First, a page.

Correction: when careful, red quark and blue quark one-particle states are not identified

In fact, the truth was even "further in my direction" than what I said. It's true that states related by gauge transformations with location-dependent gauge parameters are identified. But if we are more rigorous, there is an extra constraint: we should only consider the transformations in which $\lambda$ goes to the identity ($1$ or $0$, depending on whether we use the multiplicative or additive notation: additive is usual for $U(1)$, multiplicative is needed in the non-Abelian case) when $|\vec x|\to\infty$. The physical states don't have to be invariant under gauge transformations that are nontrivial even at infinity. That's why the "global $SU(3)$ transformations" are actually not required to keep the physical states invariant, and we shouldn't consider one-blue-quark and one-red-quark states to be identified. That's a good thing because if we made this identification, the $U(1)$ counterpart of this assertion would be that a one-electron state and its multiple by $\exp(i\alpha)$ are identified – implying that the state is identified with the zero vector. That would be too bad because charged particles would be prohibited (unphysical).

  • $\begingroup$ Two questions: (1) Where does the constraint that states are identified only when related by a gauge transformation satisfying $\lambda\rightarrow 1$ as $|\vec x|\rightarrow\infty$ come from? (2) In the $U(1)$ counterpart, why does the identification of the electron state with its phase multiple $e^{i\alpha}$ imply that a state is identified with the zero vector? That doesn't sound right. $\endgroup$
    – QuantumDot
    Nov 24, 2012 at 16:15
  • $\begingroup$ Dear QuantumDot, (1) the actual physical reason why gauge symmetry is a part of physics is that it's needed to eliminate the negative-norm excitations of gauge bosons anywhere in the bulk of the space, and this job is already achieved by the gauge transformations that are trivial at infinity. It's consistent to require the invariance under these "at infinity trivial" gauge transformations only and it's really desirable because of (2) - we don't want charged states to be banned. $\endgroup$ Nov 26, 2012 at 12:55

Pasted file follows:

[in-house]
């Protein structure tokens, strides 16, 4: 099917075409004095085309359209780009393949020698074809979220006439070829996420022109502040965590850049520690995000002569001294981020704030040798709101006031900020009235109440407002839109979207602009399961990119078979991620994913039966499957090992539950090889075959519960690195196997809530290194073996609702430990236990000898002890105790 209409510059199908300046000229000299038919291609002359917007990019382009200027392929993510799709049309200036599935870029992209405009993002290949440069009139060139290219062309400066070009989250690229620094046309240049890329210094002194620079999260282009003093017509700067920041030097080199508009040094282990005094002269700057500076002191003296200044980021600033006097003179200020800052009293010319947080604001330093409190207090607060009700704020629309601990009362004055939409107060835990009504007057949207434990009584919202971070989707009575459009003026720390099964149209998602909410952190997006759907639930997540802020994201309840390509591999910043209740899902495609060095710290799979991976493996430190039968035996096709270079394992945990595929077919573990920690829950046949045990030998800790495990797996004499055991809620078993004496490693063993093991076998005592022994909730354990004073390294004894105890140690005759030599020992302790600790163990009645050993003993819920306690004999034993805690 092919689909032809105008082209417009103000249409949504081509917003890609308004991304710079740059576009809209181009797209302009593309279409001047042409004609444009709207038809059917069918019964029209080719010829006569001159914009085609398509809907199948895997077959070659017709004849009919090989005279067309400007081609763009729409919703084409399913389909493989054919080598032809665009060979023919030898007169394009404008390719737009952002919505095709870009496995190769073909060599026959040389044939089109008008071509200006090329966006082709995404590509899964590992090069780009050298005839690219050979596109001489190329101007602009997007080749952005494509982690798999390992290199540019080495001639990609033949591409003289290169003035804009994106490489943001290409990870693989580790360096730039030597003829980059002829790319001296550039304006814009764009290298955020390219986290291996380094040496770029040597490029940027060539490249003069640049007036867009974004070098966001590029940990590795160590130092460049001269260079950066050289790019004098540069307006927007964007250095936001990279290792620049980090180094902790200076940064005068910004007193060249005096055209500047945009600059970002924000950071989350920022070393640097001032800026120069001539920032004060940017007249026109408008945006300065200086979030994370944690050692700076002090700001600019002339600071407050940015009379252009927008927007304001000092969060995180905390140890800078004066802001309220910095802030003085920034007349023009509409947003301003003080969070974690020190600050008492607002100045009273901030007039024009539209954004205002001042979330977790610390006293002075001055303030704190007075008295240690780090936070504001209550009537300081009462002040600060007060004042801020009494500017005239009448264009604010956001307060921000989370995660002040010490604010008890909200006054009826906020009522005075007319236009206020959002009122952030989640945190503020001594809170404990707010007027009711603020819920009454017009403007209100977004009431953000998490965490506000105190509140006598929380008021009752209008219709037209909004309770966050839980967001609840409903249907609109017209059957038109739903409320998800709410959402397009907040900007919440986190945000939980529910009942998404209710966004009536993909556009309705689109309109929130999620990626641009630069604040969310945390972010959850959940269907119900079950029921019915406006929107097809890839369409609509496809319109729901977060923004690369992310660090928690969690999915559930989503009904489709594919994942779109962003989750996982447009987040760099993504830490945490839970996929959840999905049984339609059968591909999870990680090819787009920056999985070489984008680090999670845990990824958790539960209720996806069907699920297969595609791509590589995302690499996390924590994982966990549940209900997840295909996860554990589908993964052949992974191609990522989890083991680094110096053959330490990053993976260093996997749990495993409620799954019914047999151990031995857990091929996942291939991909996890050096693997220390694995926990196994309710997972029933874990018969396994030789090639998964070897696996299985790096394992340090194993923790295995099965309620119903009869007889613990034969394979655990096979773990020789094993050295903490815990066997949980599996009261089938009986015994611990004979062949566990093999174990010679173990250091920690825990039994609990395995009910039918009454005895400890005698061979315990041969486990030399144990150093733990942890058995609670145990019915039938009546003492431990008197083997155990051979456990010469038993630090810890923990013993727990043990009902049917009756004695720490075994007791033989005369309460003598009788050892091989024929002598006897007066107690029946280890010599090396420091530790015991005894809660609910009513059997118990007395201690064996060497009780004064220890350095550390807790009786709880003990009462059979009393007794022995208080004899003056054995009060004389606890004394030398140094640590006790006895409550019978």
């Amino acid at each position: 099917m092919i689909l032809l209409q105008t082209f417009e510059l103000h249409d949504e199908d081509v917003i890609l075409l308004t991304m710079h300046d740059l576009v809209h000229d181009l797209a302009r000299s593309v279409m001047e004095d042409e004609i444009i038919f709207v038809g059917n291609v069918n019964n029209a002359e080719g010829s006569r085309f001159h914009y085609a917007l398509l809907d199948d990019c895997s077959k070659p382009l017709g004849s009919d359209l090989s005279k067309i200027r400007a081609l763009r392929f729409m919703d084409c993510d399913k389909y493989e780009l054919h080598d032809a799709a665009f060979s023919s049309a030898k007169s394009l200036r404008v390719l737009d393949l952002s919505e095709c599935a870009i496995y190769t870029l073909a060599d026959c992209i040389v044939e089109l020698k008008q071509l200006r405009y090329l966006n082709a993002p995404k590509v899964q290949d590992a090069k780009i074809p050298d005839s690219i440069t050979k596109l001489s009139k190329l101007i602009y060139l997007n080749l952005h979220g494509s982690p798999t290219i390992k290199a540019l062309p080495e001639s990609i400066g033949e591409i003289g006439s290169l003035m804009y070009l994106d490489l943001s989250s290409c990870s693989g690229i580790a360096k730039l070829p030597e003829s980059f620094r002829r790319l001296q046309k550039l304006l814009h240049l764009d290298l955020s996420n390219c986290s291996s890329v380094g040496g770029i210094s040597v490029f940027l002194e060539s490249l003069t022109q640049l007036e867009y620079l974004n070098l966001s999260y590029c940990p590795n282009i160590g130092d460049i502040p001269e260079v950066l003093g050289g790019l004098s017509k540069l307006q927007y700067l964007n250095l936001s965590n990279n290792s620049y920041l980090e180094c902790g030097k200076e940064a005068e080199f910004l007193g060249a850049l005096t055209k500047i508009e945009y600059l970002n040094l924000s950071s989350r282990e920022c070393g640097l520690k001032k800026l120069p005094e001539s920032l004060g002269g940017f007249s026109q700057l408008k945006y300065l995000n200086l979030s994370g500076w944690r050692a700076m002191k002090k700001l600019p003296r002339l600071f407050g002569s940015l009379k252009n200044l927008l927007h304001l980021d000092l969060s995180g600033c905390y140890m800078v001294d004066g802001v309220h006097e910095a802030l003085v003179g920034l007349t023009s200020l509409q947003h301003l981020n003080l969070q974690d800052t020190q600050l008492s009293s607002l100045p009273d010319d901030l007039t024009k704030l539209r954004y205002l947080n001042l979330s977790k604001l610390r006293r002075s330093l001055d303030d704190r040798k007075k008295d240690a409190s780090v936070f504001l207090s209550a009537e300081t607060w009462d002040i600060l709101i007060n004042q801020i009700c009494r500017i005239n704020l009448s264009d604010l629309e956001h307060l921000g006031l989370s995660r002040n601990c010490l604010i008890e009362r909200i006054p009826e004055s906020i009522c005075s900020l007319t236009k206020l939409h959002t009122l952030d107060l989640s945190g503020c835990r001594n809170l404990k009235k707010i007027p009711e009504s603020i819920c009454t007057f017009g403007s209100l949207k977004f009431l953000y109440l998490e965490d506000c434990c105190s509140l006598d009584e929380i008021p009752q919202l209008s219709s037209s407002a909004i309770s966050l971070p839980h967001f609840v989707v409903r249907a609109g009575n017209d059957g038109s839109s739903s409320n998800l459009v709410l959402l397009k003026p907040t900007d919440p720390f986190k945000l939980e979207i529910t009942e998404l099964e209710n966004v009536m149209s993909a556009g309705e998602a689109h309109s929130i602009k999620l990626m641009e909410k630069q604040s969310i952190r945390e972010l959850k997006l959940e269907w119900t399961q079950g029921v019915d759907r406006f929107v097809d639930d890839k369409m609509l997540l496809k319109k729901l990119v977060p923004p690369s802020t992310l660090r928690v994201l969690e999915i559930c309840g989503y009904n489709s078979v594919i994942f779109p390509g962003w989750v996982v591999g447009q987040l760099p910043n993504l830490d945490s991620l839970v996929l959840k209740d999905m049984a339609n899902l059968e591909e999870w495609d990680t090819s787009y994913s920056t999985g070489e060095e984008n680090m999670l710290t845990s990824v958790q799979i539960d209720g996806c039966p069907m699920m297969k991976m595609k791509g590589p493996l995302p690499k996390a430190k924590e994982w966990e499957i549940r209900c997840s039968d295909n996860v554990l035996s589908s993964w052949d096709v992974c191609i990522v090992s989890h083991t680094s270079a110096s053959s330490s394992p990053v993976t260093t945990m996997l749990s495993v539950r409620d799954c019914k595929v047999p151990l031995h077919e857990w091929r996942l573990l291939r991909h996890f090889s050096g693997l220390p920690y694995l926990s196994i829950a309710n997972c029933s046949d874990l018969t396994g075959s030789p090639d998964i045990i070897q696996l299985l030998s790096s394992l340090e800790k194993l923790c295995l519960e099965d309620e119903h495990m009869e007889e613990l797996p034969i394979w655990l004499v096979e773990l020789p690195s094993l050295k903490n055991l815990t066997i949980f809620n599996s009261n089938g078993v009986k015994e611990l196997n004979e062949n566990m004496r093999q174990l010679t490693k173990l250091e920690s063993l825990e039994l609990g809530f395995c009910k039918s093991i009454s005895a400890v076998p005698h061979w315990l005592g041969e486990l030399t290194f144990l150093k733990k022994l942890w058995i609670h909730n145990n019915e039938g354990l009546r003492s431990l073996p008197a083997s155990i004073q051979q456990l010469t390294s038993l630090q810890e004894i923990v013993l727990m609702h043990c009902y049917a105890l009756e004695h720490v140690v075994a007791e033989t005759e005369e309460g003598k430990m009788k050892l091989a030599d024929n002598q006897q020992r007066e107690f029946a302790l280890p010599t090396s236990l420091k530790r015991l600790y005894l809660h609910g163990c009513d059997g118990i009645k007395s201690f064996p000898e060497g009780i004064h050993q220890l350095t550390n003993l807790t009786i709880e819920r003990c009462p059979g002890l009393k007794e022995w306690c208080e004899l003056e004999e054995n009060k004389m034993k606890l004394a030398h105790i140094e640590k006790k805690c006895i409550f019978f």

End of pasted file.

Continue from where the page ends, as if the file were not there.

• $\begingroup$ (2) If $\psi\sim e^{i\alpha}\psi$ where $\sim$ is an equivalence and the equivalence acts linearly on the Hilbert space, then one may simply subtract $\psi$ from both sides to get that also $0\sim (e^{i\alpha}-1)\psi$, so the state has to be equivalent to zero because the numerical prefactor isn't zero. I am not saying this is true for the single-electron state. On the contrary, I am saying that we surely can't afford this to be the case, so the assumption can't hold, either. We can't identify states that differ by the overall phase only because that would mean that we identify them with zero. $\endgroup$ Nov 26, 2012 at 12:58
  • $\begingroup$ Many thanks for your response! So, to summarize if $\psi\sim e^{i\alpha}\psi$ then therefore $\psi\sim 0$. And because of this, we can't afford $\psi\sim e^{i\alpha}\psi$ to be true. Do I interpret your response correctly? $\endgroup$
    – QuantumDot
    Nov 26, 2012 at 21:52

Nope. Two states related by a (local) gauge transformation: $$ \psi(x)\mapsto e^{i\alpha(x)}\psi(x), \quad A_\mu(x) \mapsto A_\mu(x) - \partial_\mu \alpha(x), $$ where $$ \quad \alpha(x)\to 0,\quad x\to \infty $$ are the same state.

But a global gauge transformation $\alpha(x)=const\ne 0$ is not a gauge transformation! The electric charge $Q$ for example, is a conserved quantity given by the global U(1) transformation: $$ \psi(x) \mapsto e^{i\alpha} \psi(x) $$ and thus global transformation is physically observable. Or writing down its action on state space, a state $\vec{a}$ is called having charge $q$ if: $$ Q\vec{a} = q \vec{a} $$ If ‘two states differ by a global gauge transformation are considered the same’, then any nonzero state can NOT have nonzero charge!!! This is NOT what we want!!!

P.s. \vec should be understood as \ket but I found PSE can’t recognize \ket……